By M.R. KROPKO, Associated Press Writer
CLEVELAND (AP) - Cleveland Roman Catholic Diocese Bishop Anthony Pilla called for prayer and fidelity to bring the church through a sex abuse scandal and asked churchgoers Sunday night to forgive him for any failings in overseeing the diocese.
At a special prayer service at St. John Cathedral in downtown Cleveland, Pilla (pictured, right) told about a thousand parishioners that their presence at the service was "a reminder of a constancy and fidelity to our community in faith and to our beliefs as Catholics."
He referred to the sex abuse scandal as "the most difficult period in living memory" in the church.
Pilla apologized to members of the church who have been harmed by any act of a priest or church staff member.
"I am here to pray the harm you have suffered will be healed and that it will not forever affect your perception of the church and your practice of religion," he said.
He asked the parishioners to pray for priests who have committed crimes and said he intends to do what is necessary to assure church members' safety.
Pilla asked forgiveness for "any pain, suffering or alienation I may have caused anyone. I know my words alone are insufficient. I know that I cannot possibly appreciate the pain of the victims and their families."
He said the church must continue to work within the law to improve policies on sex abuse and treat the injured and those who are guilty.
"The difficulty of the moment is undeniable. We must live through this. In faith and in struggle, in faith and fidelity, we will make our church live and forgive," he said.
For years, Pilla let an auxiliary bishop trained in civil and canon law handle allegations of priests accused of molesting children, a newspaper reported Sunday.
But Pilla took an active role amid the growing scandal when questions emerged about Auxiliary Bishop A. James Quinn's work, The (Cleveland) Plain Dealer reported.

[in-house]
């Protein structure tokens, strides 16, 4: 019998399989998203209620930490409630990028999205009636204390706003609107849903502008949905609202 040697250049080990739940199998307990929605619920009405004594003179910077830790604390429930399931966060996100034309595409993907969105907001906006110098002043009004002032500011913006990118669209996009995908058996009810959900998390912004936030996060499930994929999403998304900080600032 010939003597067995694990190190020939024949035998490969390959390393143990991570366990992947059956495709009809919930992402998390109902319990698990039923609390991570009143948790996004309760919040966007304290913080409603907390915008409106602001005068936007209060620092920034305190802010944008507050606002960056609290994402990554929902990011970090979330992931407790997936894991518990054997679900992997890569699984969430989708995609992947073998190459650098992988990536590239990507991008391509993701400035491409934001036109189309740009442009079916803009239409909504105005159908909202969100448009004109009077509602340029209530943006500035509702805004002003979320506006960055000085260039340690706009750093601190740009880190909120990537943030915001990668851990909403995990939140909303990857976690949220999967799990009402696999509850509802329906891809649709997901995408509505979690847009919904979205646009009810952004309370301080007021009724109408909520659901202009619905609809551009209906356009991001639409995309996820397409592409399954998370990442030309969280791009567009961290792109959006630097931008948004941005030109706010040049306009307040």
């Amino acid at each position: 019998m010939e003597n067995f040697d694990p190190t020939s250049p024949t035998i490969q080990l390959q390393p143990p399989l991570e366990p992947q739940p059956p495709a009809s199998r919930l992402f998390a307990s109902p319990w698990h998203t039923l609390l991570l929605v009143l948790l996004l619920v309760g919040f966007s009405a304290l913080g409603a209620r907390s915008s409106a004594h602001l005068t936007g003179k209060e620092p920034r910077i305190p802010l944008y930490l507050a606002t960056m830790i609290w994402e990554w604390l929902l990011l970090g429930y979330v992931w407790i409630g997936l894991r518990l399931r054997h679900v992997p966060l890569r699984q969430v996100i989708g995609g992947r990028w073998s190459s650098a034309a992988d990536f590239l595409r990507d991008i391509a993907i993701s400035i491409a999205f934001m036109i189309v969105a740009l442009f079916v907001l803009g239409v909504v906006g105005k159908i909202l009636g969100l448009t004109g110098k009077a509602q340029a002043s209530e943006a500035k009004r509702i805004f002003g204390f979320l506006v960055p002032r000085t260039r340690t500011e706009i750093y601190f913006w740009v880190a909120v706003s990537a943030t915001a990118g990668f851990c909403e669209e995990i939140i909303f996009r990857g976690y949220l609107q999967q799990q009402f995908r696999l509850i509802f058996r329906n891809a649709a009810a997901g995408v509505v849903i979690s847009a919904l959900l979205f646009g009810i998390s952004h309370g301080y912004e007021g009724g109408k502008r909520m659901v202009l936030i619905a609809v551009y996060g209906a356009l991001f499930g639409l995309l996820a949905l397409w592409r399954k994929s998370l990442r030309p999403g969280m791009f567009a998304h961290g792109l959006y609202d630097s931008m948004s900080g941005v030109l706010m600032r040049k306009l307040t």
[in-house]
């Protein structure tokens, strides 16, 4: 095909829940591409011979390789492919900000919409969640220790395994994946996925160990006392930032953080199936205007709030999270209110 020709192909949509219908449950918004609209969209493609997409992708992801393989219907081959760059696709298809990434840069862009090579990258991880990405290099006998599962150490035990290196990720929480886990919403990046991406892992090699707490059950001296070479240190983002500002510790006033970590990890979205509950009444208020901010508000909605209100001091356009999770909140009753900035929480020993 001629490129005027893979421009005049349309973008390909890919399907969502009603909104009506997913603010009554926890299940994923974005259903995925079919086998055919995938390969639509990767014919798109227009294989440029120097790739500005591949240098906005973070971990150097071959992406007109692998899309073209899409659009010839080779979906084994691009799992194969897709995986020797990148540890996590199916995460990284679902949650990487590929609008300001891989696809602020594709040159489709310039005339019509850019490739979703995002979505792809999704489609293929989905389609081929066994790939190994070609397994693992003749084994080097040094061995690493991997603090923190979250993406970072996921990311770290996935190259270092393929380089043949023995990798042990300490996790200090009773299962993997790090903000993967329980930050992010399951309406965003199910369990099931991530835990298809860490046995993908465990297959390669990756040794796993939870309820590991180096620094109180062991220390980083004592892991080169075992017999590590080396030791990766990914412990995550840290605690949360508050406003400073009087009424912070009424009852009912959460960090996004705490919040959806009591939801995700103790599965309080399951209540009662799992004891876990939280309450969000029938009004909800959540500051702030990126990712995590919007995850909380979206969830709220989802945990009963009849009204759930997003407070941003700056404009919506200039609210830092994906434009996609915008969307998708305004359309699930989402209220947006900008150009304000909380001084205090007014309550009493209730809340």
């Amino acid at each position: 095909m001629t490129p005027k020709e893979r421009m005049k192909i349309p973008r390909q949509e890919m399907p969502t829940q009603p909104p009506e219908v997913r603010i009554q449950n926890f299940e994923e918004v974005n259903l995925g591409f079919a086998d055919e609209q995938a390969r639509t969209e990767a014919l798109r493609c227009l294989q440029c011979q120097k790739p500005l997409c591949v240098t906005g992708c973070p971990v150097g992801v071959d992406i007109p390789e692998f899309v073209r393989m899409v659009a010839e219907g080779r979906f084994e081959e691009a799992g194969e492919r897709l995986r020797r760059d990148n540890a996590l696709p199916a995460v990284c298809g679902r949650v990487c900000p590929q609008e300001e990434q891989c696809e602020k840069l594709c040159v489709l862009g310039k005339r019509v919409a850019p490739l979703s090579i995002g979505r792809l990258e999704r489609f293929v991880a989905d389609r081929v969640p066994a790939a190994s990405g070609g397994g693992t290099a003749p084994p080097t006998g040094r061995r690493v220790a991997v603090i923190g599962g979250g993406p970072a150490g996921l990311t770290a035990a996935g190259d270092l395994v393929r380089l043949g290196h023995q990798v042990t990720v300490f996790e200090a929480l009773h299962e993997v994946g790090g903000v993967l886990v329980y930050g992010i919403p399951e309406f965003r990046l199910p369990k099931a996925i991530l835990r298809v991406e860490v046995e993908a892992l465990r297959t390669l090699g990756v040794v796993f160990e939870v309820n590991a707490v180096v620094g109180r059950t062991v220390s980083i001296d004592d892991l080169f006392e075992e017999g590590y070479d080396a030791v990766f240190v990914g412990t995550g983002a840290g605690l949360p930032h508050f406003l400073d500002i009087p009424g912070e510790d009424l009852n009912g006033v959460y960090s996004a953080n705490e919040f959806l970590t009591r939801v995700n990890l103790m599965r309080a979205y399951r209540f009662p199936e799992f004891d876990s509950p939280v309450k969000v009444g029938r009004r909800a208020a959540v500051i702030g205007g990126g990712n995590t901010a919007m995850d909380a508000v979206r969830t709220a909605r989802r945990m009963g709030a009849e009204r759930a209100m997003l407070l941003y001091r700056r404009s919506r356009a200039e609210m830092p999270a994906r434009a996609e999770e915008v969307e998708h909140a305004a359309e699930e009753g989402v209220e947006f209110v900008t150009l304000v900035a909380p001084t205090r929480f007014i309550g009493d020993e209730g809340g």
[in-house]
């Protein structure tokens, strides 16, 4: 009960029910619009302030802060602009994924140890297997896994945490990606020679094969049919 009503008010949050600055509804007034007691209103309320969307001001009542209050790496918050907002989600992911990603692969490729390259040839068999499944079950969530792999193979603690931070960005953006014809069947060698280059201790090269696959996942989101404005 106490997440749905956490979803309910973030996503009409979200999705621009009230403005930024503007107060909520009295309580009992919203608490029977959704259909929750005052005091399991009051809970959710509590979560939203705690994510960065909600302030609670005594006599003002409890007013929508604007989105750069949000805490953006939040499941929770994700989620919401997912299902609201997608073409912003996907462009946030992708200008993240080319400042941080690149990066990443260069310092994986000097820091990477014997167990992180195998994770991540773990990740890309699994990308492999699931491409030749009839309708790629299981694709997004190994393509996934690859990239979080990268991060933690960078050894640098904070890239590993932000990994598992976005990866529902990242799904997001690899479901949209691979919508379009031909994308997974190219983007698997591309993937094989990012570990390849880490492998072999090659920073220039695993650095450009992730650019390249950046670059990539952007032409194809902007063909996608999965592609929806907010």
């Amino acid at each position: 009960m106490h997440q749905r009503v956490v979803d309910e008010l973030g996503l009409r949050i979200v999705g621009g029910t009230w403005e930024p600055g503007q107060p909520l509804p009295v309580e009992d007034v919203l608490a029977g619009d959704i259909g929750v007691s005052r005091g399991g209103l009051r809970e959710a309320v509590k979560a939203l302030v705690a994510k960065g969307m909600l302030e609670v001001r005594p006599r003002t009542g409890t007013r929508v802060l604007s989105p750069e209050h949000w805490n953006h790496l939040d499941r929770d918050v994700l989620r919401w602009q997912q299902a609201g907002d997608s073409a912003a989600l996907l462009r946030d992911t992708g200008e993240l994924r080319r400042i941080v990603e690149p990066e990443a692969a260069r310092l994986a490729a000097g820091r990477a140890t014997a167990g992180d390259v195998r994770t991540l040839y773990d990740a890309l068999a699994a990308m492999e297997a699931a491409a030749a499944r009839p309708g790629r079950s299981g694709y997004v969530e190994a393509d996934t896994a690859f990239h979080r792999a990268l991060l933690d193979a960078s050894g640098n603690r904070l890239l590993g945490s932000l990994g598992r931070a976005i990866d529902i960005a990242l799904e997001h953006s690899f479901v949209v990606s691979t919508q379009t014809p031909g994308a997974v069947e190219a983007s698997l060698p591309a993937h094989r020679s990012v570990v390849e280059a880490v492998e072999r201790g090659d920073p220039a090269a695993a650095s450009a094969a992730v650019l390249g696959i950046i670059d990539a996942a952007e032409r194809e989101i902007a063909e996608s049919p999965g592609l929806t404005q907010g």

Both bishops turned down interview requests from the newspaper.
Diocese spokesman Bob Tayek declined to comment on the story Sunday.
A woman who said she was abused by a priest in the late 1960s said Quinn rejected her request to pay for her psychological counseling.
In addition, Quinn has been listed as a defendant in several lawsuits filed across the nation. He has been accused of aiding the church in a "racketeering" enterprise by encouraging officials to hide potentially incriminating documents from alleged abuse victims and their attorneys.
A speech on pedophilia that Quinn delivered in 1990 to the Midwest Canon Law Society conference in Columbus has been cited in the lawsuits.
According to a transcript, Quinn told church lawyers that if there is something in a priest's file that "you really don't want people to see, you might send it off to the Apostolic Delegate because they have immunity. Something you consider dangerous, you might send it there."
Quinn has acknowledged under oath that he made the statement, although he said it has been quoted out of context.
Pilla has suspended 12 priests accused of sexually abusing minors.
Jim McCafferty, director of the Cuyahoga County Department of Children and Family Services, said the diocese has given his department eight reports of child sex abuse by its priests in the last 14 years. Five of those reports have arrived since mid-March.
Thirteen other retired and former priests were identified as having been accused in the past of sexual abuse of minors.
The Rev. Donald Rooney, 48, committed suicide last month after the diocese told him to meet with Pilla about allegations that he abused a schoolgirl in 1980 in Wadsworth.
The diocese has 235 parishes with more than 800,000 Catholics and about 340 priests in Ashland, Cuyahoga, Geauga, Lake, Lorain, Medina, Summit and Wayne counties.